SNAIL CROSSING

Why did the snail cross the road? Cabbage. How? That’s another story.

While “scooting around” one day, Snail spots a field of scrumptious cabbage on the other side of a dangerous road. The self-assured gastropod approaches the obstacle with a can-do attitude: “Well, you won’t stop me!” After traveling for some time—and generating a glistening trail of slime—Snail decides to take a break. Just then, a vehicle in the distance zooms closer. Snail narrowly avoids it. Further perils and delays arise, but the “cabbage bound” hero slimes his way out of them all. Despite all the stress, Snail keeps it kind: He invites a “troop of rowdy ants” inside his shell (and his vintage-decorated living room) to take shelter from the rain. But between the tea and other distractions, will Snail ever make it to his lunch? Though snail-centric, Tabor’s story is far from snail’s pace: Deft shifts between double- and single-page spreads and other visual cues heighten the drama of the fraught adventure. The cartoon illustrations digitally combine pencil, watercolor, and ink to create beautiful textures. Careful readers may see a visual mismatch between the more-detailed spreads and those set against a white background (e.g., how big is Snail’s shell home anyway?). Still, Tabor (of 2019 Geisel-winning Fox the Tiger fame) shines; his clever reversal of expectations will replace any skepticism with a fit of giggles.

A shell of a good time. (Picture book. 4-8)

Pub Date: Feb. 4, 2020

ISBN: 978-0-06-287800-7

Page Count: 40

Publisher: Balzer + Bray/HarperCollins

Review Posted Online: Oct. 9, 2019

Kirkus Reviews Issue: Nov. 1, 2019

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The dynamic interaction between the characters invites readers to take risks, push boundaries, and have a little unscripted...

CLAYMATES

Reinvention is the name of the game for two blobs of clay.

A blue-eyed gray blob and a brown-eyed brown blob sit side by side, unsure as to what’s going to happen next. The gray anticipates an adventure, while the brown appears apprehensive. A pair of hands descends, and soon, amid a flurry of squishing and prodding and poking and sculpting, a handsome gray wolf and a stately brown owl emerge. The hands disappear, leaving the friends to their own devices. The owl is pleased, but the wolf convinces it that the best is yet to come. An ear pulled here and an extra eye placed there, and before you can shake a carving stick, a spurt of frenetic self-exploration—expressed as a tangled black scribble—reveals a succession of smug hybrid beasts. After all, the opportunity to become a “pig-e-phant” doesn’t come around every day. But the sound of approaching footsteps panics the pair of Picassos. How are they going to “fix [them]selves” on time? Soon a hippopotamus and peacock are staring bug-eyed at a returning pair of astonished hands. The creative naiveté of the “clay mates” is perfectly captured by Petty’s feisty, spot-on dialogue: “This was your idea…and it was a BAD one.” Eldridge’s endearing sculpted images are photographed against the stark white background of an artist’s work table to great effect.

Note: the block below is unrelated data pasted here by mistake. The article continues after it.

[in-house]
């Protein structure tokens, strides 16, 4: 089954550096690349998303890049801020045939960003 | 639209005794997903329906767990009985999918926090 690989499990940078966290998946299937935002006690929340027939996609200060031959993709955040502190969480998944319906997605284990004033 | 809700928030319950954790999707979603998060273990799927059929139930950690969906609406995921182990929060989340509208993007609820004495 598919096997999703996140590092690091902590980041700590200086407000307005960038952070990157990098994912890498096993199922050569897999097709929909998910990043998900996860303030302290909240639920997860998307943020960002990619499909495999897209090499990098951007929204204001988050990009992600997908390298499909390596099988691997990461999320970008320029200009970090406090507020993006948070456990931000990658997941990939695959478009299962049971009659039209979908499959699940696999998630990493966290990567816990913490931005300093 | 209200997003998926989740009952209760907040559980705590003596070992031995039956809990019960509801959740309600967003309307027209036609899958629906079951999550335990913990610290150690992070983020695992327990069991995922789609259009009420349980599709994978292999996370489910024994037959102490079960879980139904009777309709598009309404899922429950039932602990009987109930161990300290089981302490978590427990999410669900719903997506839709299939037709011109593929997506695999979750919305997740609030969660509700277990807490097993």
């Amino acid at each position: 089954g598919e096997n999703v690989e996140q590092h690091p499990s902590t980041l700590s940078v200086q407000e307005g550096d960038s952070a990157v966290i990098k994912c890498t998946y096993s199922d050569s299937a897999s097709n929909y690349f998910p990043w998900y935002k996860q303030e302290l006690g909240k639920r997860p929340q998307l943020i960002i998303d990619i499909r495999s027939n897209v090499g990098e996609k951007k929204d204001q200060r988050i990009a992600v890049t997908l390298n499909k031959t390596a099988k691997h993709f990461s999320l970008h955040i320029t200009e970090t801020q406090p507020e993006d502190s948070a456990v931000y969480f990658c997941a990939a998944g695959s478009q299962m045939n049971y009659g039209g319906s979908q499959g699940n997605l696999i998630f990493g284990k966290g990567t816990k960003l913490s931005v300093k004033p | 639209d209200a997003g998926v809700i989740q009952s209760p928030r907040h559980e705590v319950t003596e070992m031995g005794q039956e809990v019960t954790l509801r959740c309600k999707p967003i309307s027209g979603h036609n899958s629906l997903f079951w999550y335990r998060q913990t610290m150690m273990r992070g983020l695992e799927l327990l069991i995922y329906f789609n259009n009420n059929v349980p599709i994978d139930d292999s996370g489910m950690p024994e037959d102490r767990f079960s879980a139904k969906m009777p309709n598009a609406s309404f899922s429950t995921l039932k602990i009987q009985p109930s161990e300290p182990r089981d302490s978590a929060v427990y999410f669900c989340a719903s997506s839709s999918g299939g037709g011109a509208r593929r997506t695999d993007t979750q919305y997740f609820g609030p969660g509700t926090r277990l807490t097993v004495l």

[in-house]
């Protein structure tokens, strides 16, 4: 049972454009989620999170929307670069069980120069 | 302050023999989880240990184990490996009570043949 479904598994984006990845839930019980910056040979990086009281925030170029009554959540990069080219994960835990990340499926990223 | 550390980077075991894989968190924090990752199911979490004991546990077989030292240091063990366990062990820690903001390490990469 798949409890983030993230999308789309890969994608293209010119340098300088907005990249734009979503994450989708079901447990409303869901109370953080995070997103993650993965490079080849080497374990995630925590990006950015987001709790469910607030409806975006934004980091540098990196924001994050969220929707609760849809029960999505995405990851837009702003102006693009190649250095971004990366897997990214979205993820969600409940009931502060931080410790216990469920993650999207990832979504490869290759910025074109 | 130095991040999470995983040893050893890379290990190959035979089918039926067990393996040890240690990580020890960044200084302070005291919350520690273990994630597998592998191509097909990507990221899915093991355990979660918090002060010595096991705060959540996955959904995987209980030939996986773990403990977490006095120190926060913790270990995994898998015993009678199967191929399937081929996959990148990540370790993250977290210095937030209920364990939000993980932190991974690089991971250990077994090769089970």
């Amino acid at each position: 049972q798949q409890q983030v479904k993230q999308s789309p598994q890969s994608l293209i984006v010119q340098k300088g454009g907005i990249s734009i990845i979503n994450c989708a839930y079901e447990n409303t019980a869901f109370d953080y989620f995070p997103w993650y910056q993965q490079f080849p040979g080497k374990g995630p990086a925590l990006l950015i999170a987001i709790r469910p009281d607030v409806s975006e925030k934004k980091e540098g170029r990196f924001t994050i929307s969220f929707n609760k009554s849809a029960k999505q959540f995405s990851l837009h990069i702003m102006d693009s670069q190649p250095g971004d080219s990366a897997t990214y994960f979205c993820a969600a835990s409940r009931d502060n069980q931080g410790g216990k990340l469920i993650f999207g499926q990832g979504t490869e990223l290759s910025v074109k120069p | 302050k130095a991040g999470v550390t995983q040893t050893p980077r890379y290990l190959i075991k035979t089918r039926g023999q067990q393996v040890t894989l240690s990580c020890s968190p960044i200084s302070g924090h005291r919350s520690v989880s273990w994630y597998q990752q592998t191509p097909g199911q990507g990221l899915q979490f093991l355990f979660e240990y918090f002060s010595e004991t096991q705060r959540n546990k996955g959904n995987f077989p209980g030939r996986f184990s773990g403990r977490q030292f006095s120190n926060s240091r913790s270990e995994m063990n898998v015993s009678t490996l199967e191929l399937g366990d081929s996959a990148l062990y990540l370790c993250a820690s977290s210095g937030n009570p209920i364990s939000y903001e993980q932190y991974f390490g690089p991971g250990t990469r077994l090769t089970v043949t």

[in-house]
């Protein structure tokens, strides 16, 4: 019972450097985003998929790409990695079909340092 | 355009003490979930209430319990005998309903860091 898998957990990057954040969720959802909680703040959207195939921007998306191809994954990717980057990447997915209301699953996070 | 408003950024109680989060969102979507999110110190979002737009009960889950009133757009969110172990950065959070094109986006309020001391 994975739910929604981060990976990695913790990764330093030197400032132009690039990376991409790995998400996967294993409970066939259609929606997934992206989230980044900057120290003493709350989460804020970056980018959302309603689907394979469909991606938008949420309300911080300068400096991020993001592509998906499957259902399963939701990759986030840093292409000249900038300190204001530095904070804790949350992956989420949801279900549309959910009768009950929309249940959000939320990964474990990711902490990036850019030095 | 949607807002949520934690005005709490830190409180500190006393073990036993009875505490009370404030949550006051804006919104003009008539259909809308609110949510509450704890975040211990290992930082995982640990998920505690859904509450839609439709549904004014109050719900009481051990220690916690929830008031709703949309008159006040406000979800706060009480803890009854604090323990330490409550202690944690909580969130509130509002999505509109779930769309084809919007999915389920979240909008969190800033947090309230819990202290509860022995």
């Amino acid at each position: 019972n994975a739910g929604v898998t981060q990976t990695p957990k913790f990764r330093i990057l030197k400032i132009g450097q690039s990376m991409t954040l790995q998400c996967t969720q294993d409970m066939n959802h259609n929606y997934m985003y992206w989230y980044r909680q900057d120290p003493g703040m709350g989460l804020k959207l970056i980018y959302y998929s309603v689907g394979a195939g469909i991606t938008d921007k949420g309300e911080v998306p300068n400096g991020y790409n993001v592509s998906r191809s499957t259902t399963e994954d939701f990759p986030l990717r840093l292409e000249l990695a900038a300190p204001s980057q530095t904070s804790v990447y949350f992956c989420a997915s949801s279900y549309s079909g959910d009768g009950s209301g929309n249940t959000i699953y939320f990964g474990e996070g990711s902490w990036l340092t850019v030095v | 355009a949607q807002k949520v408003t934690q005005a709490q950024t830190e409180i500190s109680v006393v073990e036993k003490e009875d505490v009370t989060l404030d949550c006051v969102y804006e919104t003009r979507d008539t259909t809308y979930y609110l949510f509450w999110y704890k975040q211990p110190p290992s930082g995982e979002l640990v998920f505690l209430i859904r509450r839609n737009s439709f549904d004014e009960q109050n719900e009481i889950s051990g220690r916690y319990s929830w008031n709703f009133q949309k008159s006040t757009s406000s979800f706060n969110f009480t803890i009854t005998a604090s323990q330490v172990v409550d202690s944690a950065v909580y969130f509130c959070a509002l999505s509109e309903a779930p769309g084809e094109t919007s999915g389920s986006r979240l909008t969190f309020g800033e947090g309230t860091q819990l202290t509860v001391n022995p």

The dynamic interaction between the characters invites readers to take risks, push boundaries, and have a little unscripted fun of their own . (Picture book. 5-8)

Pub Date: June 20, 2017

ISBN: 978-0-316-30311-8

Page Count: 40

Publisher: Little, Brown

Review Posted Online: March 29, 2017

Kirkus Reviews Issue: April 15, 2017

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THE WONKY DONKEY

The print version of a knee-slapping cumulative ditty.

In the song, Smith meets a donkey on the road. It is three-legged, and so a “wonky donkey” that, on further examination, has but one eye and so is a “winky wonky donkey” with a taste for country music and therefore a “honky-tonky winky wonky donkey,” and so on to a final characterization as a “spunky hanky-panky cranky stinky-dinky lanky honky-tonky winky wonky donkey.” A free musical recording (of this version, anyway—the author’s website hints at an adults-only version of the song) is available from the publisher and elsewhere online. Even though the book has no included soundtrack, the sly, high-spirited, eye patch–sporting donkey that grins, winks, farts, and clumps its way through the song on a prosthetic metal hoof in Cowley’s informal watercolors supplies comical visual flourishes for the silly wordplay. Look for ready guffaws from young audiences, whether read or sung, though those attuned to disability stereotypes may find themselves wincing instead or as well.

Hee haw. (Picture book. 5-7)

Pub Date: May 1, 2010

ISBN: 978-0-545-26124-1

Page Count: 26

Publisher: Scholastic

Review Posted Online: Dec. 29, 2018

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